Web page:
existing commensals can cause eventual bone loss even in the absence of infection with P. gingivalis, but P. gingivalis does accelerate bone loss (i.e., when P. gingivalis is present, bone loss occurs at 6 weeks versus 16 weeks). Additionally, Hajishengallis et al. (2011) showed that both P. gingivalis-induced and natural bone loss require complement.3 Complement receptor knockout mice showed no signs of bone loss even in the presence of P. gingivalis. Together, these results suggest that P. gingivalis accelerates natural bone loss by exploiting and modulating naturally existing commensal interaction with complement.
Recent, unpublished data in mice underscore the important role that commensals play in periodontal disease (Zenobia et al., manuscript in preparation). The data indicate that CXCL1 (a mouse analog of human IL-8) is expressed in both conventionally reared and germ-free mice, but that expression of CXCL2 (another mouse analogue of human IL-8) requires the presence of commensals. In mice, both CXCL1 and CXCL2 are needed for the “normal” neutrophil migration that characterizes a healthy oral environment. In humans, IL-8 is believed to be a key mediator in tissue production. Darveau concluded that we “need to know more concerning oral commensal bacteria contribution to health.” For example, which oral commensal bacteria contribute to neutrophil migration in health? Can modulation of commensal bacteria improve health in certain individuals?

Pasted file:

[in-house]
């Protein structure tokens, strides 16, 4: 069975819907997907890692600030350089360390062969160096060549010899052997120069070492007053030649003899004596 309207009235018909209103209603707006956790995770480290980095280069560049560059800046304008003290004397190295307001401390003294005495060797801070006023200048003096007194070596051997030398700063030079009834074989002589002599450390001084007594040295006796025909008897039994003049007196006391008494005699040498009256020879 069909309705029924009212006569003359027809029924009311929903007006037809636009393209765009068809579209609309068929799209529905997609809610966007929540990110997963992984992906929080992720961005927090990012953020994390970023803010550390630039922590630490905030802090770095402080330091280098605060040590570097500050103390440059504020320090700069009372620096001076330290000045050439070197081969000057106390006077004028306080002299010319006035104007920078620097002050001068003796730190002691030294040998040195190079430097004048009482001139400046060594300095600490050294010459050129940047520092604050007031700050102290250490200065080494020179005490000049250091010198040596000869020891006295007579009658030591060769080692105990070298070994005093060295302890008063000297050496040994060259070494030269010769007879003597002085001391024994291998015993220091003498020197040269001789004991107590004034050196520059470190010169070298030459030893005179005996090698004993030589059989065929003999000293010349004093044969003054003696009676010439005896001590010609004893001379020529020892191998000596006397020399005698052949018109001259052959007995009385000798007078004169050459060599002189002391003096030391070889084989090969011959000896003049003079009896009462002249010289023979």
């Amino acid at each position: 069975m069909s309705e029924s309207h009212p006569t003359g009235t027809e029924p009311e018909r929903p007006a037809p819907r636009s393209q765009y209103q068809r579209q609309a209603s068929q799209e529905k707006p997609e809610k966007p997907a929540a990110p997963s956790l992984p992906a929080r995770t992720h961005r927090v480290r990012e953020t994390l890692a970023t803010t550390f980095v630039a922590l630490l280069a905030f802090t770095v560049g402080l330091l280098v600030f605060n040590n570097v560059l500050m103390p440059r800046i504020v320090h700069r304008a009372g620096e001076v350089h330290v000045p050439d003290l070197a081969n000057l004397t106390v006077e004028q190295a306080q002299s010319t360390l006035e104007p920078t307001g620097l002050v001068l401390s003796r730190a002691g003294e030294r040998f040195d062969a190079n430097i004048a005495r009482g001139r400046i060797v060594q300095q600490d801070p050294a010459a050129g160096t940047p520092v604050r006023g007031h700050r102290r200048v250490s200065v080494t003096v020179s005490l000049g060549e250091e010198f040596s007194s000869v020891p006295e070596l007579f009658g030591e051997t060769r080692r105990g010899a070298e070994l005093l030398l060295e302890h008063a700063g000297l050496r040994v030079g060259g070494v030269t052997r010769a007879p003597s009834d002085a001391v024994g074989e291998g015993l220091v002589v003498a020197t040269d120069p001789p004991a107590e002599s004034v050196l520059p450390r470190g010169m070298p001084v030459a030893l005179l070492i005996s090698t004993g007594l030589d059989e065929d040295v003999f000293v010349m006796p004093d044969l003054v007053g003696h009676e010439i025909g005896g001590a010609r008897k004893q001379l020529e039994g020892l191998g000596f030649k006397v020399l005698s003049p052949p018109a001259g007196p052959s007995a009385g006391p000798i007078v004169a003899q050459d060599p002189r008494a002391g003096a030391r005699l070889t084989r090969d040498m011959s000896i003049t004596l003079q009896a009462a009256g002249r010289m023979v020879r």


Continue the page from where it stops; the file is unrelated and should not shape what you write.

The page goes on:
Medical students today are learning how to think about microbes in a different way from when Vincent Young was a student. “Find the bug, find the drug, because the only good bug is a dead bug” was the mantra, a way of thinking that originated with Koch’s postulates (1882).5 However, microbes play a much more complex role in human health and disease than previously thought. Today, Young is teaching his students to think not about “bad” and “good” bugs, but rather good and bad communities of microbial organisms.
3 The complement system comprises about 25 proteins that work together to assist, or complement, the action of antibodies in destroying bacteria.
4 This section summarizes the presentation of Vincent Young.
5 Young’s rendition of Koch’s postulates was that the pathogen must be found in all cases of disease, the pathogen must be isolated from the host and grown in culture, the pathogen must re-create disease when given to a susceptible host, and the pathogen must be re-isolated from the experimental host.